"Predictable Price Pressure"
|Date||3 June 2021|
We present evidence that stock returns, both at the market level and the individual stock level, can be predicted by the timing of uninformed inflows and outflows of cash that are known in advance. Aggregate dividend payments to investors predict higher value-weighted market returns on the day of payment and the day afterwards, by 13 b.p. for the top five days per year, and 5 b.p. for the top fifty days. This effect holds in the US and internationally. Effects are weaker in months when mutual funds pay out dividends to investors (and so are less likely to reinvest). Industries with greater past exposure to dividend price pressure significantly underperform those with less exposure, consistent with an eventual partial reversal. Predictable selling pressure leads to significantly lower returns after earnings announcements for firms with higher stock compensation. Back of the envelope calculations suggest price multipliers of each dollar invested in the aggregate market ranging from 1.5 to 2.3. These results suggest that predictable price pressure is a widespread result of money flows, rather than an anomaly.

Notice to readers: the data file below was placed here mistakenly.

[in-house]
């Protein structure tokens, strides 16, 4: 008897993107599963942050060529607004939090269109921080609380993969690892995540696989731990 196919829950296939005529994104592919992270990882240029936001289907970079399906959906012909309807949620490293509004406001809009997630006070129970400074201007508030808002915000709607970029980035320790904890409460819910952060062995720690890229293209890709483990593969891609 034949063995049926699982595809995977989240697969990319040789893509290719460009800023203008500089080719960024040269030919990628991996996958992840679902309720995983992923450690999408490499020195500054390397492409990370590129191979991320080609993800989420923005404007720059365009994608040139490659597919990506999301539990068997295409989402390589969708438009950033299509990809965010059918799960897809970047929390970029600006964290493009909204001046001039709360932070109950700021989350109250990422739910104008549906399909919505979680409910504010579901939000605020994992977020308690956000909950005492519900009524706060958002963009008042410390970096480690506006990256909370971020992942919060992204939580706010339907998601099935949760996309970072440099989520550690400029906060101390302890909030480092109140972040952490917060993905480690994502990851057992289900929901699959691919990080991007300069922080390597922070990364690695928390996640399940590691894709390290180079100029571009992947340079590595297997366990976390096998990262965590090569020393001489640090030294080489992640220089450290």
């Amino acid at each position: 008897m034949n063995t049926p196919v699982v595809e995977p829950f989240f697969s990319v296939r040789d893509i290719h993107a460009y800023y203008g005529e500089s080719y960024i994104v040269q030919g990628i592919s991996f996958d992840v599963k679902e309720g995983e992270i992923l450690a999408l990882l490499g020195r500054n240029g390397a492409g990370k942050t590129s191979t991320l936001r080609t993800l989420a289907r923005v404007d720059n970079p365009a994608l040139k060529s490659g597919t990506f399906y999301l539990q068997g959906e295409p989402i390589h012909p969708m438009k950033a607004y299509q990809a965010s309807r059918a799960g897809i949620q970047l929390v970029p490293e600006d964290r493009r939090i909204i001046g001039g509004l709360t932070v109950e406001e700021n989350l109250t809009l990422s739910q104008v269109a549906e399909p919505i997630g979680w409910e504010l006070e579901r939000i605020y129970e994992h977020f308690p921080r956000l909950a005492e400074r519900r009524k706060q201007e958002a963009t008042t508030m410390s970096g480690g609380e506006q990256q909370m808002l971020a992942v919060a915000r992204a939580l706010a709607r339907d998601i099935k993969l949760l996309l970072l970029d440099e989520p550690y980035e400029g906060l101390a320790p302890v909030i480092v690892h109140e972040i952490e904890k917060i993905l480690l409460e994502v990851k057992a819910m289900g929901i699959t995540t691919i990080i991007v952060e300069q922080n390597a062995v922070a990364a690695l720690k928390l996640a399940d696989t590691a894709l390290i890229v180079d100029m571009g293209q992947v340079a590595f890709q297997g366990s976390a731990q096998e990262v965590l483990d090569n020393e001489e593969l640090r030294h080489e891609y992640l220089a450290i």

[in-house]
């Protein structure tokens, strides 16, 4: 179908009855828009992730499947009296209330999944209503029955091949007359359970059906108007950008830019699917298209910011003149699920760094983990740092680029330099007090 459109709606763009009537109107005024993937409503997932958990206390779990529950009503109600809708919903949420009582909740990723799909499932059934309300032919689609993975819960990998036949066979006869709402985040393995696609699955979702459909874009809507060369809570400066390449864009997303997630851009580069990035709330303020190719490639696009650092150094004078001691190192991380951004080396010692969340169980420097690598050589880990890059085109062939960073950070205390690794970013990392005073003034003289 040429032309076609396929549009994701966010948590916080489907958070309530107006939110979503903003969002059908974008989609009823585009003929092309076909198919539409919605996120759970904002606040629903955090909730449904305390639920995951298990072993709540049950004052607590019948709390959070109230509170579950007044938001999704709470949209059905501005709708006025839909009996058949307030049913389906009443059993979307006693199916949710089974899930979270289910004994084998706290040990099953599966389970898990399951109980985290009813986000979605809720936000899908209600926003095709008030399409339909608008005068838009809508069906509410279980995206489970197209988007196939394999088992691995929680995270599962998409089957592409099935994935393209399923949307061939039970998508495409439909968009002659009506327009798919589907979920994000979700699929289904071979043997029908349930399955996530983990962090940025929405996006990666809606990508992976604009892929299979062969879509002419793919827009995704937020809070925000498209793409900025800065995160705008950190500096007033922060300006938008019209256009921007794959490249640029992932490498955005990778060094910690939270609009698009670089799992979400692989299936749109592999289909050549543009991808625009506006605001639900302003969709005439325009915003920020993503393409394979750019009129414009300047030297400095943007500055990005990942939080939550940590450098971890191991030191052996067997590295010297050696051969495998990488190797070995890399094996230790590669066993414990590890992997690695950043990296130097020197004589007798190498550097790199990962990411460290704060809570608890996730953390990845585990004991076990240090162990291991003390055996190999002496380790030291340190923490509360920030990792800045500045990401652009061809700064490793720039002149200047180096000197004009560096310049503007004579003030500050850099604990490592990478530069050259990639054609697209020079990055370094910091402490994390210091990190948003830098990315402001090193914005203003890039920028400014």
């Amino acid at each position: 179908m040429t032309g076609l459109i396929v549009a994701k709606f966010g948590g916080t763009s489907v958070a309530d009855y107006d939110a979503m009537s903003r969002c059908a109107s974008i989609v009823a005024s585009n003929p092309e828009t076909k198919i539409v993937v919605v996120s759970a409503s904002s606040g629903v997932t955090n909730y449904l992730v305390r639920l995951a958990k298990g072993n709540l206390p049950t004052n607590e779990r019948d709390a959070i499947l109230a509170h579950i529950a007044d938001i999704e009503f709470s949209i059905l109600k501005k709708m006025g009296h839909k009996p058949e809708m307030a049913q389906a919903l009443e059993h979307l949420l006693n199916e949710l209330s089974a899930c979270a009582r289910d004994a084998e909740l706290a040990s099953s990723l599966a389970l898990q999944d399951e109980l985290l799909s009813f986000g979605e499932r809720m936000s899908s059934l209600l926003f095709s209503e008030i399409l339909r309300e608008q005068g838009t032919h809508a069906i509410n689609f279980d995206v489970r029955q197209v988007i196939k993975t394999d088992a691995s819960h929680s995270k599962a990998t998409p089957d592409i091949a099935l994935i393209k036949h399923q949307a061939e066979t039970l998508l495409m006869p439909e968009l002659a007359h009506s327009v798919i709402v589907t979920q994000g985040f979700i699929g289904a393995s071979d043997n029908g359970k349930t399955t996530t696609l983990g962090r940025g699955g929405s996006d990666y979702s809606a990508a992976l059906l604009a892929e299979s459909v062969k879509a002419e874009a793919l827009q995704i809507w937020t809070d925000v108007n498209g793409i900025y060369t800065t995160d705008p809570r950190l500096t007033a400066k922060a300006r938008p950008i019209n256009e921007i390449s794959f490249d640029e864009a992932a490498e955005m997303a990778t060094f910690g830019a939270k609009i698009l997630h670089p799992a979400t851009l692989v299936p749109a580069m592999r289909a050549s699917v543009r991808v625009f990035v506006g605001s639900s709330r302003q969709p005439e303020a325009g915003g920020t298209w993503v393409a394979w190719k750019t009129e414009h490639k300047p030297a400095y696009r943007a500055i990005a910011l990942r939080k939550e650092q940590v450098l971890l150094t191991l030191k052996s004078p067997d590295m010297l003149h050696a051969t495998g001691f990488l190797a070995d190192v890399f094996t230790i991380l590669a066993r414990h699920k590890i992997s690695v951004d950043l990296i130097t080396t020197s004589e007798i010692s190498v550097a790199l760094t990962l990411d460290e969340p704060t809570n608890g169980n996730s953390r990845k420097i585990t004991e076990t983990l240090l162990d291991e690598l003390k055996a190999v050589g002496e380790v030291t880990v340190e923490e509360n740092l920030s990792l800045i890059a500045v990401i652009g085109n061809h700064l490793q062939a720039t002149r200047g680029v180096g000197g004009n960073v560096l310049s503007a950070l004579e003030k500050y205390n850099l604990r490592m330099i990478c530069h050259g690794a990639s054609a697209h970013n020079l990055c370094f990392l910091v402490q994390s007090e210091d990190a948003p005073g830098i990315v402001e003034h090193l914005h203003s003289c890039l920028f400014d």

*Co-authored with D. Salomon (Boston College)
This seminar will be organised via Zoom. If you are interested in joining this seminar, please send an email to the secretariat of the Finance Group.